Lady says hair straightening merchandise induced uterine most cancers

Jenny Mitchell first started using chemicals straighten hair products back in 2000 when she was in third grade, and nearly 20 years later, the 32-year-old claims it was the cause of her developing cervical cancer.

Mitchell had to undergo a total hysterectomy to remove her uterus, although the disease was not a family history Good morning America.

She now says she was deprived of the chance to become a mother.

‘Dream’ of motherhood shattered for young woman who required hysterectomy due to chemicals in hair straighteners, lawsuits

“Not being able to carry my own kids was the hardest thing I’ve ever had to deal with,” she told GMA. “It’s a dream of mine that I’ve always wanted.”

Mitchell is now represented by a group of attorneys including Ben Crump, who is suing five hair straightening manufacturers, including L’Oreal USA, claiming their products caused her uterine cancer The shadow room reported last month.

The lawsuit, filed in Illinois, comes a week after a recent one to learn published by the Journal of the National Cancer Institute and funded by the National Institutes of Health, found that frequent users of chemical hair straightening products were more likely to develop such cancers than those who did not use the products.

Jenny Mitchell said she first started using chemical hair straightening products in 2000 when she was in third grade.

Almost two decades later, Mitchell, now 32, was diagnosed with cervical cancer despite not having a family history of the disease.

— Good Morning America (@GMA) October 25, 2022

So far, research only points to a probable link, as about 60 percent of the women in the study who reported using such hair relaxers were self-identified black women.

Mitchell said she was “shocked” to learn about the study.

“But at the same time, I also thought that maybe this could be an answer to my diagnosis,” she said.

The problem is widespread among women of color, who use such products in larger numbers, studies show

Mitchell, a black woman, said many women like her face societal pressures to use hair relaxers, which she says means using them every four weeks to meet American beauty standards, she said.

“As an African American woman, it’s the societal norm for your hair to look a certain way,” she said. “‘Don’t wear your natural hair because it looks unprofessional.’ A lot of women deal with it in all sorts of situations.”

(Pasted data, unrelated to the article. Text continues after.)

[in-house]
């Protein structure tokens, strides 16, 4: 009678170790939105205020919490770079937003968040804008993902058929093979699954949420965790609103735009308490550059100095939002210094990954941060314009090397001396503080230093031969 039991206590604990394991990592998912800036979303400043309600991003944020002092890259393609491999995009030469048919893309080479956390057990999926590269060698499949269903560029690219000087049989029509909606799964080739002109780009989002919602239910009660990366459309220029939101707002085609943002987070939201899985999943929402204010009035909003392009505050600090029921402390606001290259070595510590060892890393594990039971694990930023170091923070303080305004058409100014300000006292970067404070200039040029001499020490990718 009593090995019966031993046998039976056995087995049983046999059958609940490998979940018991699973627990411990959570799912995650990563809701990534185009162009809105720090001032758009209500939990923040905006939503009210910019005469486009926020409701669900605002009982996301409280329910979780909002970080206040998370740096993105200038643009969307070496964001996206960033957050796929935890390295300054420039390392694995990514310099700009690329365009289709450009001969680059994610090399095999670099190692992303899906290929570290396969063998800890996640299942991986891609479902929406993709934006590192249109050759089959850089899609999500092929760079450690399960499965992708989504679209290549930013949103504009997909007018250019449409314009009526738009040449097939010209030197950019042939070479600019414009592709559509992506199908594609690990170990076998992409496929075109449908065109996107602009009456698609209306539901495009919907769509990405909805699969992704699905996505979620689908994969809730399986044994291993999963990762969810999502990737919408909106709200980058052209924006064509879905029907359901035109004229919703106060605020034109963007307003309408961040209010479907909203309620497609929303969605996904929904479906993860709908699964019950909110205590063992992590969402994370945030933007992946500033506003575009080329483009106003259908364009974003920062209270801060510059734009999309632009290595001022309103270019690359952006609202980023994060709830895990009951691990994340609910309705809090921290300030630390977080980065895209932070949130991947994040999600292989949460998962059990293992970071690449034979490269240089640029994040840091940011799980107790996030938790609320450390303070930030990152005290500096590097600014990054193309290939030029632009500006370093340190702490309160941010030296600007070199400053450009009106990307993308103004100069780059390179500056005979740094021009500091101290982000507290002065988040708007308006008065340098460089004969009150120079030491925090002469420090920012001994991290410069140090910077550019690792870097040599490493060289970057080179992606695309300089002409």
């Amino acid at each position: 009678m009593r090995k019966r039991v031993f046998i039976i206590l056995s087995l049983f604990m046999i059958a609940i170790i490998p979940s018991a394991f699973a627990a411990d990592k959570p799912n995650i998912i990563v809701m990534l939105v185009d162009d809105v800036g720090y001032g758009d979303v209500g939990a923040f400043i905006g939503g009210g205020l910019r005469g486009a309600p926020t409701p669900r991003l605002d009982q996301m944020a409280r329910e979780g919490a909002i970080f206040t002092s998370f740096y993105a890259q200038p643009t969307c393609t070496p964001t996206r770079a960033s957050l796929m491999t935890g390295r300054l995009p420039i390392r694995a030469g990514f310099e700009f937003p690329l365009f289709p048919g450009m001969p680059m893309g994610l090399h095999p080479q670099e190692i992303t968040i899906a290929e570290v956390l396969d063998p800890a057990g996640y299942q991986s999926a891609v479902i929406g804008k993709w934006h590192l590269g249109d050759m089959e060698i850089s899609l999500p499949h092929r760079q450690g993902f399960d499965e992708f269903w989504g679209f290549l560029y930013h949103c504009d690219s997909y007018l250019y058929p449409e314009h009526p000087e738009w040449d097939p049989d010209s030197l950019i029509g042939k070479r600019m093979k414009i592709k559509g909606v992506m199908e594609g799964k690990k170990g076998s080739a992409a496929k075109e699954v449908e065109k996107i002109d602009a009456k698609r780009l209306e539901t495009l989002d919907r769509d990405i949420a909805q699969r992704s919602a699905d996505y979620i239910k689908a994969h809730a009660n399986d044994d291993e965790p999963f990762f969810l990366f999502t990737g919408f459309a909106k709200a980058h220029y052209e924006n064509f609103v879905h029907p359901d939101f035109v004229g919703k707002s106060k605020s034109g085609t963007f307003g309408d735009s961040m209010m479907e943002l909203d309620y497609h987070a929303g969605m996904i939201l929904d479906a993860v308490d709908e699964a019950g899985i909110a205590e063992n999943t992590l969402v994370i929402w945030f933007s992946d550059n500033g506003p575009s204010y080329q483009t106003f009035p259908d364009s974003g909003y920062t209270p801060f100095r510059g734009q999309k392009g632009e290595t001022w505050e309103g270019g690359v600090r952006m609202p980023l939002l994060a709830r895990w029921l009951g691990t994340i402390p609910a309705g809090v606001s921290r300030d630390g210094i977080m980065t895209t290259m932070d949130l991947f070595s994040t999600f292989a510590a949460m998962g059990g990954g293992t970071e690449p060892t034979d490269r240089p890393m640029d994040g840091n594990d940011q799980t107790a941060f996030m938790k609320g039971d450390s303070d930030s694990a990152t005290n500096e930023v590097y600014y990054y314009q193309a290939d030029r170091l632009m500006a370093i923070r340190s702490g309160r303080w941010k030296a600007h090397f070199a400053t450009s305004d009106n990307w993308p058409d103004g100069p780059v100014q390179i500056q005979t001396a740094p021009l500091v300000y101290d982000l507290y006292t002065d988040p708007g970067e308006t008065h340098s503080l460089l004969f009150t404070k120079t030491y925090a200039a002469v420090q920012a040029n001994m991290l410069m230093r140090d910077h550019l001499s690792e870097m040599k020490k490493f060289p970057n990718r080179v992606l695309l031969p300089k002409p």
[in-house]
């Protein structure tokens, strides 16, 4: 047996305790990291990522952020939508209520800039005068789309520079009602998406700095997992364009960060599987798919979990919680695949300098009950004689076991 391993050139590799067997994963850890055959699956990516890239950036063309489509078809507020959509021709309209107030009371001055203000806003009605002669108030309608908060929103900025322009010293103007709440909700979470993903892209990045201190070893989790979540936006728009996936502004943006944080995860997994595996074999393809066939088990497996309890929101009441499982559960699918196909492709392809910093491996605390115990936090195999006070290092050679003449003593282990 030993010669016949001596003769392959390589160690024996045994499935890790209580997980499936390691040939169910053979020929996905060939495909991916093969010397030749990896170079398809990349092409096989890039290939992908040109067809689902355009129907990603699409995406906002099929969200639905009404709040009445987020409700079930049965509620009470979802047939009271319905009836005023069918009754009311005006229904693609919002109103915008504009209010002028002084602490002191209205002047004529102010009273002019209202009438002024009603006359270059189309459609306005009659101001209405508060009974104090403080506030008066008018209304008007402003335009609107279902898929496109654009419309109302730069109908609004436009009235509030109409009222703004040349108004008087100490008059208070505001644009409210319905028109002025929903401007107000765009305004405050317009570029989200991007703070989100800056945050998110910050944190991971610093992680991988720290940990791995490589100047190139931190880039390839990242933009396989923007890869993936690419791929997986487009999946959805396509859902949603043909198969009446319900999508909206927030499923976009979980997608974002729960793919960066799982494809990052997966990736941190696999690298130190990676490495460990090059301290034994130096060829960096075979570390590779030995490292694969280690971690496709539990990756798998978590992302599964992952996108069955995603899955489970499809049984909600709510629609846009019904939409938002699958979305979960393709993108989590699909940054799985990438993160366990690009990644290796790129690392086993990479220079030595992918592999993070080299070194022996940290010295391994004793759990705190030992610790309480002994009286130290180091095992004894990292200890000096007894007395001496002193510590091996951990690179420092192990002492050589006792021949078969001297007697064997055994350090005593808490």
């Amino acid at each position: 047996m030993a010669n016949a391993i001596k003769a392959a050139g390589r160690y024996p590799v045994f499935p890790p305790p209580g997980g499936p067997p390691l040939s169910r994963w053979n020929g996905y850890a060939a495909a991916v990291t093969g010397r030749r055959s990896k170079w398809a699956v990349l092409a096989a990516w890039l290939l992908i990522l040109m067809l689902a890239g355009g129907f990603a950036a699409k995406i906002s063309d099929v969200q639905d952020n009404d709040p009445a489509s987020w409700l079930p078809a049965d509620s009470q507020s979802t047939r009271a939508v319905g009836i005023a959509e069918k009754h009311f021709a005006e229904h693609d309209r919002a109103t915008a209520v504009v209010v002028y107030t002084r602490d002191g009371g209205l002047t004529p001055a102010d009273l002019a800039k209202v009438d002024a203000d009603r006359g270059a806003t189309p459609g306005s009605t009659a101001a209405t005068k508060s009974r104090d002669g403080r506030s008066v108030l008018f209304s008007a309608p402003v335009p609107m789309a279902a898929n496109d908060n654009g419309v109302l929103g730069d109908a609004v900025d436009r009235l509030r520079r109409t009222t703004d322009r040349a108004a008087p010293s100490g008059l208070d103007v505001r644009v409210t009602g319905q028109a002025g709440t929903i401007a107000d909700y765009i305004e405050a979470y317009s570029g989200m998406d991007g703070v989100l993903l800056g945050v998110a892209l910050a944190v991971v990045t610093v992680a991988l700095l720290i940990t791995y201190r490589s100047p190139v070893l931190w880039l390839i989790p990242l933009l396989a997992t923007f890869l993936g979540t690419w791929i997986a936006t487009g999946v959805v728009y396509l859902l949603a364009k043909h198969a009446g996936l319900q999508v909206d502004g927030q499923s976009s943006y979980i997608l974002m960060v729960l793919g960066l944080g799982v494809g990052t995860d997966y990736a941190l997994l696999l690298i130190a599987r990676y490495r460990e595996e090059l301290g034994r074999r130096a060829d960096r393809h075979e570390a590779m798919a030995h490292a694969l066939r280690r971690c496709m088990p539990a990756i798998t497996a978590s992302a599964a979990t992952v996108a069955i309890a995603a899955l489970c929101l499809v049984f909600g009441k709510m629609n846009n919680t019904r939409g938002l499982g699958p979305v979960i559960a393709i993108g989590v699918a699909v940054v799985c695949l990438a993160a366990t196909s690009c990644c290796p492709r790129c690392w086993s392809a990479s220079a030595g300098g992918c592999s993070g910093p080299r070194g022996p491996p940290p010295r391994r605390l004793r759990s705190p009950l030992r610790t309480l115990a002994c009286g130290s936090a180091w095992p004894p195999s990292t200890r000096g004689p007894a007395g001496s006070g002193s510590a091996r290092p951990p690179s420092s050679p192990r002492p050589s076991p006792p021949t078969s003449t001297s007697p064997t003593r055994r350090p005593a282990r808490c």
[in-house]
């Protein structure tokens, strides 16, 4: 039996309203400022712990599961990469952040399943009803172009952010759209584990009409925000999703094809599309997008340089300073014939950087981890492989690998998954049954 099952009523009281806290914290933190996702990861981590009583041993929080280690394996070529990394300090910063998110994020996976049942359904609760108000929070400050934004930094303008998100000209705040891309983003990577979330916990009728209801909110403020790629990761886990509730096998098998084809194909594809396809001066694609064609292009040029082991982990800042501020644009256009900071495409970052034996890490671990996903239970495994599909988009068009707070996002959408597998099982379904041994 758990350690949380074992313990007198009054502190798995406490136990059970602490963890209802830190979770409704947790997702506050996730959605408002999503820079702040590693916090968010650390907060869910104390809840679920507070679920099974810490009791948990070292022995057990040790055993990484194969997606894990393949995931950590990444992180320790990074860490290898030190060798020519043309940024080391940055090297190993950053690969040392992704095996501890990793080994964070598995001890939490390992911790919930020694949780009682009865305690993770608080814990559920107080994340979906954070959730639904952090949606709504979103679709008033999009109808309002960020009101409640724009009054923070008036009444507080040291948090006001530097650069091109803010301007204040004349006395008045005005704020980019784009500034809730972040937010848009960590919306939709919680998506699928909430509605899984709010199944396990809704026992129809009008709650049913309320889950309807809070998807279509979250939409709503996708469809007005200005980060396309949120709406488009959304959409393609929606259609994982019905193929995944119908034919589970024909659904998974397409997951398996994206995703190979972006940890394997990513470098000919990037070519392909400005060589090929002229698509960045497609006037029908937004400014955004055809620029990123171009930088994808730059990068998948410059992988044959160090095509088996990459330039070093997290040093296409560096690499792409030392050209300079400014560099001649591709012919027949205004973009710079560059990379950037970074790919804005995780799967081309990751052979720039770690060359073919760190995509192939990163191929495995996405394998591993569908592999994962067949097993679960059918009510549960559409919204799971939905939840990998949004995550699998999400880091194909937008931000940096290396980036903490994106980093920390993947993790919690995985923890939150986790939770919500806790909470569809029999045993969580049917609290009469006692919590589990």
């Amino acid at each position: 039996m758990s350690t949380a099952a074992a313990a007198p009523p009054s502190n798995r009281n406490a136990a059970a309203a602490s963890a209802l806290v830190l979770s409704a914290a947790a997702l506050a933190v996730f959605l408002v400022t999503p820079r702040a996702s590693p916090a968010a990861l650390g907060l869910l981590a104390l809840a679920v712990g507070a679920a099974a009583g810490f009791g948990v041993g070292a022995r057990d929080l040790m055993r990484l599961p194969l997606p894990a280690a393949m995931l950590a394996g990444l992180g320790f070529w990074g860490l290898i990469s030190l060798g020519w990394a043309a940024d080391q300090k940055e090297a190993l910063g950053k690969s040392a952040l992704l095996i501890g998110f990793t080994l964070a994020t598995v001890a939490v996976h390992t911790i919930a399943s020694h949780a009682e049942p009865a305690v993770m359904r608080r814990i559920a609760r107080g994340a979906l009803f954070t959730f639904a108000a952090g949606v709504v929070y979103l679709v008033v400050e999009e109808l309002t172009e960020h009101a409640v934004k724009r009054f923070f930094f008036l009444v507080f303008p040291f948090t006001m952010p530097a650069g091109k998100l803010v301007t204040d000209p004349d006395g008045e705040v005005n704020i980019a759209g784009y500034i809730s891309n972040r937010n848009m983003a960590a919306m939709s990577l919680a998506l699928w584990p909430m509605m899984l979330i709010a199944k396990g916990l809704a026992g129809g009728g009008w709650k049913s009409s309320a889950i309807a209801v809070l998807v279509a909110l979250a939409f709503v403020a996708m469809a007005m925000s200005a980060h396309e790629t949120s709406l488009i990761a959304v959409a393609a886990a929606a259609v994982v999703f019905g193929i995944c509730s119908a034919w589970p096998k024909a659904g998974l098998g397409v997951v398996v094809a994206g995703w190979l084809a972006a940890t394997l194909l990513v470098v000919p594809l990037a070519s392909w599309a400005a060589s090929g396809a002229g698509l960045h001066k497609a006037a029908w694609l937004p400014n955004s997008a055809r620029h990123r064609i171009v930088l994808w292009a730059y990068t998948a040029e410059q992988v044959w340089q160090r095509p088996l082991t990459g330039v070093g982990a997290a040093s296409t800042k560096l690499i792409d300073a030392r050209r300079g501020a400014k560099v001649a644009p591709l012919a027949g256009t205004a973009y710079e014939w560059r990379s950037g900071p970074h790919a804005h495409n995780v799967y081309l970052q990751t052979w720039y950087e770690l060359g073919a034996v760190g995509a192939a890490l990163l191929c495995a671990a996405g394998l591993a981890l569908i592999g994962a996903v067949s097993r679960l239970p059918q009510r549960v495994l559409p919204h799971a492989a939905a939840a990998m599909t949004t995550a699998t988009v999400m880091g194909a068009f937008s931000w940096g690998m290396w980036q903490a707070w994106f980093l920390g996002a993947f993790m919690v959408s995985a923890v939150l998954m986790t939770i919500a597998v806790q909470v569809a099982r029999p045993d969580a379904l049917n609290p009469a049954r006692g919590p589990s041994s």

She added, “I hope to be the voice for millions of other African American women out there because we start so young and get these chemical relaxants in our hair.”

African Pride hair straighteners on display at a Harlem store. (Photo by Gideon Mendel/Corbis via Getty Images)

The other unnamed companies did not immediately respond to ABC News’ request for comment, the outlet reports.

Cervical cancer rates and deaths have risen nationwide in recent years, with death rates remaining highest among non-Hispanic black women, the institute found after tracking data from 34,000 women in the Sister Study for more than a decade.

Overall, the Sister Study project has followed the health of around 50,000 women across the country since 2003.

Study shows hair straighteners have endocrine disruptors that affect hormone-sensitive cancers

The study specifically noted that chemical hair straighteners usually contain products known as endocrine disruptors that can affect hormone-sensitive cancers, the outlet said.

These products include parabens, bisphenol A, metals, and formaldehyde, according to researchers at the NIH study.

Such relaxants can even cause burns and lesions on the scalp, making them easier for the body to absorb, says board-certified dermatologist Dr. Madeline Gainers.

And black women are twice as likely to die from cervical cancer than white women, the study shows.

However, the researchers involved in the new student said “more research is needed” to determine whether hair-smoothing chemicals have a direct link to an increased risk of uterine cancer.

A black Missouri woman is suing L’Oreal, saying its hair straightening products caused cervical cancer.

Black women are more likely to use straighteners, which studies link to a high risk of uterine cancer. Black women are twice as likely to die from cervical cancer as white women.

— AJ+ (@ajplus) October 25, 2022

Attorney Crump Hope’s lawsuit will raise awareness of dangerous chemicals in hair straighteners

The study found that the link between the products and cervical cancer is something directly caused by each other – something Mitchell will have to prove in court.

Meanwhile, Crump hopes the lawsuit will raise awareness about the harmful chemicals in hair straighteners, allowing women to make more informed decisions about their health.

“Now that we have that knowledge, we have that information, it’s on us to bring it with us,” he said. “We must make this a public health crisis.”

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